Is Gary Taubes The Opposite of Weight Watchers?

By Laura Moncur @ 5:00 am — Filed under:

I found this question on the Diet Blog and I wanted to say WAY more than I should in a comment, so I posted my answer here.

Gary Taubes Lecturing at BerkleyI just watched Gary Taubes’ Good Calories, Bad Calories lecture in Berkeley, and he seems so convinced and convincing about what he believes.

So, is there a flaw in his argument? And if “yes” what is it?

I’ve been on Weight Watchers in the past, and I know it works. But they preach the complete opposite of what Taubes quotes as scientifically proven.

So, how is it that you can lose weight while eating less fat, and as much pasta as you like, but on the other hand you can eat as much fat as you like, but no pasta – and this also works?

I’m just confused…

If you look at the Weight Watchers pamphlets closely, you can see that they don’t conflict with Gary Taubes’ views on carbohydrates. They recommend that IF you eat carbohydrates, to choose whole grains. They recommend that you limit your intake of processed sugars. Carbohydrates from fruit, vegetables and legumes are highly recommended by both Taubes and Weight Watchers.

Weight Watchers will probably never say that a low carbohydrate diet is what they recommend, but they make it very easy to follow one while on the Weight Watchers program.

The risk with making certain foods “bad” like Taubes has done is that restricted foods can have a mystical element to them. Once a food is deemed as “bad” it can seem FAR more appealing than it did before. I think that’s why Weight Watchers allows you to eat whatever foods you want as long as you stay within your Daily Points Allowance. Removing the judgment from food is the first step toward eating healthier.

Gary Taubes has focused on the health aspect of food, but has completely ignored the emotional aspects of it. Weight Watchers is taking BOTH into account by allowing you to eat whatever you want, but gently steering you toward healthier choices. It’s entirely possible to eat a low carb diet while on Weight Watchers as long as you can handle the idea of “bad” foods without spiraling into a binge.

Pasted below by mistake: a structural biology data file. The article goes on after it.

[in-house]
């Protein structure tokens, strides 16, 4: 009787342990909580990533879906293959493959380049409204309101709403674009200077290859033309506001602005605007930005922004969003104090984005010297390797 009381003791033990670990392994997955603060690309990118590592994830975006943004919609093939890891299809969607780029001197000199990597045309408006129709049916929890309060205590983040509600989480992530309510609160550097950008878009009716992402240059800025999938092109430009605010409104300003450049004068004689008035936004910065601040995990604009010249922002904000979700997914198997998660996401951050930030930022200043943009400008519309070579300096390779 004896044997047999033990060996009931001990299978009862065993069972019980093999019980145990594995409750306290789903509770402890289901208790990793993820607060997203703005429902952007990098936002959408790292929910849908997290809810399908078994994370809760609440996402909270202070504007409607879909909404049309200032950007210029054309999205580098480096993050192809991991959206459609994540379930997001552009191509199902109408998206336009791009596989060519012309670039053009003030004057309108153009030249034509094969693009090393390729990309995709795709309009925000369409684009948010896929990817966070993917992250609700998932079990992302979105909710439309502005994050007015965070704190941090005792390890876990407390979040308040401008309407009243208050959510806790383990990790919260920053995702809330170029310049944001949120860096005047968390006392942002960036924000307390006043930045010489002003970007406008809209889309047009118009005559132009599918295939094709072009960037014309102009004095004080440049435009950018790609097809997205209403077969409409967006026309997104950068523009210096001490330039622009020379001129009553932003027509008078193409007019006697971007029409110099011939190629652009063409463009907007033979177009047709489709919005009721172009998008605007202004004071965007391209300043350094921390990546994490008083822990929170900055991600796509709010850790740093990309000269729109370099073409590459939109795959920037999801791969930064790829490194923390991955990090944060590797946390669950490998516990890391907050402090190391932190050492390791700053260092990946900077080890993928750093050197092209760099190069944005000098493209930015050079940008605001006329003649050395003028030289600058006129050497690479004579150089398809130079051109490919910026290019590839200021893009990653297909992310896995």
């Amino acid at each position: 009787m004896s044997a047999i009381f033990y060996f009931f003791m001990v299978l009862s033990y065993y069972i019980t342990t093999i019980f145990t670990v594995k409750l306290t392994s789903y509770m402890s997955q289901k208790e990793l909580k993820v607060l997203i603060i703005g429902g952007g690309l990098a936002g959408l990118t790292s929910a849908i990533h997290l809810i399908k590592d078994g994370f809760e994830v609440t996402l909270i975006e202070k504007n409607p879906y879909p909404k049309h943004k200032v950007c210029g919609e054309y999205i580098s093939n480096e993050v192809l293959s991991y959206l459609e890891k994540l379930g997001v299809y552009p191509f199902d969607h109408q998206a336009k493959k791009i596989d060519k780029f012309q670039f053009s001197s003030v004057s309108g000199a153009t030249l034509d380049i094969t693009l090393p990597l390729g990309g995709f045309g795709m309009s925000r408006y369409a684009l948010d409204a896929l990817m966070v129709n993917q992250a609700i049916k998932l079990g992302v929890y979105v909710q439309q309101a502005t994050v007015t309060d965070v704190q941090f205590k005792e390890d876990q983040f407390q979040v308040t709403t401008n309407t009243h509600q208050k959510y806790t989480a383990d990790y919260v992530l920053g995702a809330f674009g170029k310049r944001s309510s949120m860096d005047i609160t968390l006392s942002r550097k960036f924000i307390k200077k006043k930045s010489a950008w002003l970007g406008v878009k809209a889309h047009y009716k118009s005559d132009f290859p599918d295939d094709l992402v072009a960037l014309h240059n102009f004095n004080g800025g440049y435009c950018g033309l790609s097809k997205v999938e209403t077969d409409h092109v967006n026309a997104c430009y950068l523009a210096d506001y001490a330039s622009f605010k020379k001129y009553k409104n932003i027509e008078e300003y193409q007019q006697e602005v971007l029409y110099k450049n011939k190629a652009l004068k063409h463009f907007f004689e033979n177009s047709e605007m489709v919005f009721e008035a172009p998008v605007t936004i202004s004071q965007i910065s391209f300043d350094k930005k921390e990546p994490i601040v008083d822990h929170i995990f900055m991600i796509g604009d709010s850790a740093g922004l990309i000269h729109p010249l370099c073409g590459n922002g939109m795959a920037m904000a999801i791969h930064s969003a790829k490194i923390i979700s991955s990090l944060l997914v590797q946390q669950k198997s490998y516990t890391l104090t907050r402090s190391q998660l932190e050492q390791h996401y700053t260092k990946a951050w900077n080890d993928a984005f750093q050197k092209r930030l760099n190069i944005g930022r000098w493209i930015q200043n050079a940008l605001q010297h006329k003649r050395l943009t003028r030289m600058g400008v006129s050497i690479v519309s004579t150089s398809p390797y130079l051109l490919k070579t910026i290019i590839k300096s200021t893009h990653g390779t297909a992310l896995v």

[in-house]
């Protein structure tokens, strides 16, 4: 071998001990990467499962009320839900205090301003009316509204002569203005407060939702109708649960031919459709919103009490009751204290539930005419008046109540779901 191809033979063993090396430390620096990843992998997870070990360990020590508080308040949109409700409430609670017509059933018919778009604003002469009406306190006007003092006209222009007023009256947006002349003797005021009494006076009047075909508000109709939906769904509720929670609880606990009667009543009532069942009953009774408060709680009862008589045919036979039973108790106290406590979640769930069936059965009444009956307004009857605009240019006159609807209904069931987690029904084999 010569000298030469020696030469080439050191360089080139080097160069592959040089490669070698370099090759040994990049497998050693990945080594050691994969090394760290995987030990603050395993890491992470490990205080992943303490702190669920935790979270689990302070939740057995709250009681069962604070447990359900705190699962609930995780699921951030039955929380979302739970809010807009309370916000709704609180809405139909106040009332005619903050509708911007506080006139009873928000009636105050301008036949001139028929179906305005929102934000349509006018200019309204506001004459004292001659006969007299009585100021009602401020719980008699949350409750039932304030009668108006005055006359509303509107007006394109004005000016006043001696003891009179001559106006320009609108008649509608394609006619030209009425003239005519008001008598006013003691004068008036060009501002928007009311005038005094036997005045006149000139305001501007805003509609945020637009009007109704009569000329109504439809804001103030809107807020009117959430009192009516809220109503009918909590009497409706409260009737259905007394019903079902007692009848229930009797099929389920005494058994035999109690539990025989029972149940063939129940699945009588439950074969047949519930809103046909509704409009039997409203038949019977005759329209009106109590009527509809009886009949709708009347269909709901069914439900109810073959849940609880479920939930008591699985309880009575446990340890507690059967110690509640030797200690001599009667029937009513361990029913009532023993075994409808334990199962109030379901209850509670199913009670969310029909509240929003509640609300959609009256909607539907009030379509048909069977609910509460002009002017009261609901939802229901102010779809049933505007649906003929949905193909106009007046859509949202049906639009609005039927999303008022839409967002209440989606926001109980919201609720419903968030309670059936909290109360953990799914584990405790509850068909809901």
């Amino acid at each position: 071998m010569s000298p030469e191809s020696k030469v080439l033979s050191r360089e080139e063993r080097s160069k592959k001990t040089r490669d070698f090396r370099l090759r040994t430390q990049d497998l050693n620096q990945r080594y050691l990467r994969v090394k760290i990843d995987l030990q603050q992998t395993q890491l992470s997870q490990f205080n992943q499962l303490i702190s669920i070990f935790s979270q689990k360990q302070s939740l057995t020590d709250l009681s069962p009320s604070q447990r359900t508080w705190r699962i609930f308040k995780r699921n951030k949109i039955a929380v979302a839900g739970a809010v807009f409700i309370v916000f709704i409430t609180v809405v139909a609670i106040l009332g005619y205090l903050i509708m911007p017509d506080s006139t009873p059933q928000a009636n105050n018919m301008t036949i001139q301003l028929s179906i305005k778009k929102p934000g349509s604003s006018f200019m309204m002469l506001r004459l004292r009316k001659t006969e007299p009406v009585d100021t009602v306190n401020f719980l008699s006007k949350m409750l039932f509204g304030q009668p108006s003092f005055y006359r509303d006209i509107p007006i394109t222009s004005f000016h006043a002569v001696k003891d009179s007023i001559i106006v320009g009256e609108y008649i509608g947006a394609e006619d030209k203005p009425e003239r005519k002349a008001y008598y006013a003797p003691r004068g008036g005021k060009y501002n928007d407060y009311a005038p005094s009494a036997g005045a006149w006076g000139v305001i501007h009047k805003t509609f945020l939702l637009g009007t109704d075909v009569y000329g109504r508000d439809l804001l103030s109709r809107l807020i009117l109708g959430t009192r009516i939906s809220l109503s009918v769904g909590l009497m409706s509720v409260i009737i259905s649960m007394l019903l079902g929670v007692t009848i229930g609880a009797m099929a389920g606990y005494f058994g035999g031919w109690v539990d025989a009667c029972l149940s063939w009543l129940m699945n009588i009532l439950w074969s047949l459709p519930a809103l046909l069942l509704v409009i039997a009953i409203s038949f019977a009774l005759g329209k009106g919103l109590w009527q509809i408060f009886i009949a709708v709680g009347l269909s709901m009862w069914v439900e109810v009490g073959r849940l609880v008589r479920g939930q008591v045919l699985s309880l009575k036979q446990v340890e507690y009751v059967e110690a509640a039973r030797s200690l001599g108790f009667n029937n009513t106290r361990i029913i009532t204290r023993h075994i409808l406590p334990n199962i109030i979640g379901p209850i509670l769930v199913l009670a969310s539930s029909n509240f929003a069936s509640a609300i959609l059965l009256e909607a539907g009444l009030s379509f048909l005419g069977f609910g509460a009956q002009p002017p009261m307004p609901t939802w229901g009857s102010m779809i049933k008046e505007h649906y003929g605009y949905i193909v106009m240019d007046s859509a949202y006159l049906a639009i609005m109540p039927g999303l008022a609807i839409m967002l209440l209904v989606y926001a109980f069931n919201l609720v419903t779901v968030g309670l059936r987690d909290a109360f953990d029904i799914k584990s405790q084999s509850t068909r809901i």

Good Luck!


4 Responses to “Is Gary Taubes The Opposite of Weight Watchers?”

  1. angela Says:

    That’s what I like about Weight Watchers, even though I do it on my lonesome…it really does encourage more fruit and veggies and even lean protein because you get more food for less points…thus more filling. At least that’s how it works in my brain when I’m keeping track….

  2. BenJ Says:

    Huh … I keep my weight down, and loose weight if I cut back on calories, without tracking what I eat. I just don’t eat unnatural foods (carbs!)

    Weight Watchers sounds like a PITA.

    Gary Taubes isn’t a diet writer. He hasn’t “completely ignored the emotional aspects” — he doesn’t care about the emotional aspects. That’s not what his book is about!

    The comments on that other post are hysterical, I will give you that. Almost as fun as politics.

  3. Kim Says:

    BenJ, WW may sound like a PITA to you, but it’s FAR less a pain than the 60 extra lbs I used to carry around on me. The whole point of WW is to re-think your behaviors about food AND activity. It kind of irks me when people who have never been to a meeting equate WW with a food plan. It’s not. It’s support to make sustainable behavior modifications. Not just “how am I going to get this weight off?” but “how am I going to make lifestyle changes to support a healthy weight”. Food is only a piece of that. That’s why I’ve been at goal for over 4 years.

    And Laura, YES! Moderation, not Deprivation is my mantra for exactly this reason. I eat almost exclusively Filling Foods (formerly known as Core foods) but telling myself that I could never have wine or chocolate again would be a recipe for disaster.

  4. Dawn Says:

    With regard to the cut and paste from the article, I think that what it comes down to is calories in/ calories out and finding a way of eating that can be sustained for long term. I’ve done just about every commercial diet around (except any of the pills). Sure, I lost a bunch of weight on Atkins but when I wasn’t able to sustain the proscribed eating plan I gained the weight back. Weight Watchers works for me because it is a sustainable way of living for me. I mostly eat filling foods but helps me to know that if I want a cupcake for a friends birthday, I can have it as long as I work it into my points. This is one of the things that has helped me succeed on Weight Watchers.

    BenJ, it’s great that you can cut back on calories and loose weight without tracking what you eat but for a lot of us that just isn’t a reality. I wouldn’t have come this far (lost 91 lbs) without keeping a food/exercise journal. I need it to hold myself accountable and as a record of what has been successful or unsuccessful for me in the past. I hit several plateaus while losing weight this time around and it was very helpful to be able to go back and see what I did or didn’t do that helped break the plateau. It’s not for everyone but it shouldn’t be completely discounted as a useful tool.

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